Global warming is slowing the earth’s rotation.

As rising global temperatures melt Earth’s polar ice sheets, the shifting water is creating such a huge redistribution of our planet’s mass that its rotation speed is dropping. This unusual result of climate change is interacting with other forces that affect the planet’s rotational speed in ways that could ultimately even alter the way we keep time. In just a few years, we may have to make the first-ever deletion of a “leap second”—according to a new study published on Wednesday in Nature.

“This is another one of those ‘this has never happened before’ things that we’re seeing from global warming: the idea that this effect is large enough to change the rotation of the entire Earth,” says study co-author Duncan Agnew, a geophysicist at the Scripps Institution of Oceanography.

The mass of the miles-thick ice sheets that cover Greenland and Antarctica exerts a strong gravitational pull on the oceans. As the ice sheets melt, all that mass shifts away from the poles and toward the equator, reducing that pull and also causing Earth’s rotation to slow down. To understand why this happens, picture a figure skater gracefully spinning on the ice with their arms tucked tightly around their head. As they gradually lower their arms and extend those limbs outward, their spin slows down.

The discovery comes with some startling implications for timekeeping. Most of the world uses Coordinated Universal Time (UTC) to regulate clocks and time. Because measuring techniques have grown vastly more precise in the past few decades, a leap second has occasionally been added to UTC to compensate for the slowing of Earth’s rotation, which is linked to various other factors. For example, the gravitational pull of both the sun and moon create a tidal bulge in the oceans that acts to slow the planet’s rotation.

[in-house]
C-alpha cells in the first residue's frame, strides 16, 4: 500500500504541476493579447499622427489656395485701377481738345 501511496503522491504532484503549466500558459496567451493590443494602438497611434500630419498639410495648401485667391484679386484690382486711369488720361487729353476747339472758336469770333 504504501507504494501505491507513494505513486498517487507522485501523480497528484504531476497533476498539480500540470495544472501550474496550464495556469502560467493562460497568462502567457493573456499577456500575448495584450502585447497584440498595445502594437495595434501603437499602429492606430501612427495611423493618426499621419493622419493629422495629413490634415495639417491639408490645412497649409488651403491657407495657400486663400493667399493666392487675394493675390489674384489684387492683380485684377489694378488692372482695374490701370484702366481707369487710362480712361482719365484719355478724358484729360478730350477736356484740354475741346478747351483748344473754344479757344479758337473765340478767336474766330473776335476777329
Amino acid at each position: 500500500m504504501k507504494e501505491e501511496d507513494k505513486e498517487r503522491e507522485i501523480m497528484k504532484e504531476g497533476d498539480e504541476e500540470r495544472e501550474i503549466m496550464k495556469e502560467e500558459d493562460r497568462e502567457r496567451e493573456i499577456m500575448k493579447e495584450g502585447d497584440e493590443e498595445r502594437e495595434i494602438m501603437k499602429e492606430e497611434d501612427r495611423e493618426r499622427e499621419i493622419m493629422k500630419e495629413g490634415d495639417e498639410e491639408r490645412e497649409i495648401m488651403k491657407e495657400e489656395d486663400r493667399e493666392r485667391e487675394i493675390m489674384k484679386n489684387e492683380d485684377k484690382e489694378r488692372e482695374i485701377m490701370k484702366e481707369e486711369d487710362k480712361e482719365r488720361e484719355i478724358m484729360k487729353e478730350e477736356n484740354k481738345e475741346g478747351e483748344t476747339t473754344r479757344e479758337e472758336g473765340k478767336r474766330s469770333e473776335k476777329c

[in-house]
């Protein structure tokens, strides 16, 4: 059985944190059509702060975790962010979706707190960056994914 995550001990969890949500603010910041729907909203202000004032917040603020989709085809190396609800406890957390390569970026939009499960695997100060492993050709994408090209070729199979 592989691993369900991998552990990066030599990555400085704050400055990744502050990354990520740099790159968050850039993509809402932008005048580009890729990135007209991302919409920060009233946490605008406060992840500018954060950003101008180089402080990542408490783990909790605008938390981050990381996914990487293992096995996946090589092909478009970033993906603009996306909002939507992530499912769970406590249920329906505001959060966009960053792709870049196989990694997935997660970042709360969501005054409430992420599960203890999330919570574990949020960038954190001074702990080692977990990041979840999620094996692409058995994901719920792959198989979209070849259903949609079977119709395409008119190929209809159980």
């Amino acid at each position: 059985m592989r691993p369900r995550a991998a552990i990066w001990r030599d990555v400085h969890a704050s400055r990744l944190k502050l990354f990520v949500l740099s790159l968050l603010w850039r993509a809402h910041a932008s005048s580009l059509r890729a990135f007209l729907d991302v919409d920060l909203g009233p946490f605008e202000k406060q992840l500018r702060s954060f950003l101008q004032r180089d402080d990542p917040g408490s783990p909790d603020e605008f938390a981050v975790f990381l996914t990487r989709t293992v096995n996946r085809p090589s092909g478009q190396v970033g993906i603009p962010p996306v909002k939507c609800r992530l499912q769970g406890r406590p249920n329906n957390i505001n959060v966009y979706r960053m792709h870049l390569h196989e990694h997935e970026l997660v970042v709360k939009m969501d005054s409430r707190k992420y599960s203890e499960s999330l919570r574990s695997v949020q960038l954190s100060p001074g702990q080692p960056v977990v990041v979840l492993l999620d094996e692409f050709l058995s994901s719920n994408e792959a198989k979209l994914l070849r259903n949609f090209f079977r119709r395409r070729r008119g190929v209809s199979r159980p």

When a leap second is added, the last minute of a designated day extends to 61 seconds, with the additional second labeled as 23:59:60. This maintains alignment between civil time, based on Earth’s rotation relative to the sun and the standard time used for daily life, and the much more precise atomic time.

What Agnew found is that the slowdown caused by polar ice melt has been effectively masking a speedup of Earth’s rotation caused by changes in the rotation of our liquid outer core. Over the past 50 years, a day has become about 0.0025 second shorter. If global warming never happened, we would likely have needed to subtract a leap second sooner. But with the influence of warming, Agnew estimates, we will need to do so by around 2028 or 2029, although he admits his prediction is uncertain. 

Source: www.scientificamerican.com


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